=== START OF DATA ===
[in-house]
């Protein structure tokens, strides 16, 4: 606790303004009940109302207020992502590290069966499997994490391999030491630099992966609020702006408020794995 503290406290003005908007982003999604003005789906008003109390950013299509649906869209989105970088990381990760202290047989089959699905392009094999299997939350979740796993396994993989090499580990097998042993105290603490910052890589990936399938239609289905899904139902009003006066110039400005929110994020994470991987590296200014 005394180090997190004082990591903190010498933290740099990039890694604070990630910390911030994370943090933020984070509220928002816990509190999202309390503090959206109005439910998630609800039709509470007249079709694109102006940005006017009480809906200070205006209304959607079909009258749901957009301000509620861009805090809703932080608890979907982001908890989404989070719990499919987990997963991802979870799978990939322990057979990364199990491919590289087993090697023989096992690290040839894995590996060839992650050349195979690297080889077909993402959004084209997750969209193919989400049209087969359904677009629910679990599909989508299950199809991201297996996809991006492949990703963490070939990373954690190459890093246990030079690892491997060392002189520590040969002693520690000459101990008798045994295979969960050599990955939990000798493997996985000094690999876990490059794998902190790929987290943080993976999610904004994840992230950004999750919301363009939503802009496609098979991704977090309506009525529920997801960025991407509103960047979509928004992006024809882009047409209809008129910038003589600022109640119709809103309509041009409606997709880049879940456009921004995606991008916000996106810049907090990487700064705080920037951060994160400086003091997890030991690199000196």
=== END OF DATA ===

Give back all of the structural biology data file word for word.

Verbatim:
[in-house]
């Protein structure tokens, strides 16, 4: 606790303004009940109302207020992502590290069966499997994490391999030491630099992966609020702006408020794995 503290406290003005908007982003999604003005789906008003109390950013299509649906869209989105970088990381990760202290047989089959699905392009094999299997939350979740796993396994993989090499580990097998042993105290603490910052890589990936399938239609289905899904139902009003006066110039400005929110994020994470991987590296200014 005394180090997190004082990591903190010498933290740099990039890694604070990630910390911030994370943090933020984070509220928002816990509190999202309390503090959206109005439910998630609800039709509470007249079709694109102006940005006017009480809906200070205006209304959607079909009258749901957009301000509620861009805090809703932080608890979907982001908890989404989070719990499919987990997963991802979870799978990939322990057979990364199990491919590289087993090697023989096992690290040839894995590996060839992650050349195979690297080889077909993402959004084209997750969209193919989400049209087969359904677009629910679990599909989508299950199809991201297996996809991006492949990703963490070939990373954690190459890093246990030079690892491997060392002189520590040969002693520690000459101990008798045994295979969960050599990955939990000798493997996985000094690999876990490059794998902190790929987290943080993976999610904004994840992230950004999750919301363009939503802009496609098979991704977090309506009525529920997801960025991407509103960047979509928004992006024809882009047409209809008129910038003589600022109640119709809103309509041009409606997709880049879940456009921004995606991008916000996106810049907090990487700064705080920037951060994160400086003091997890030991690199000196």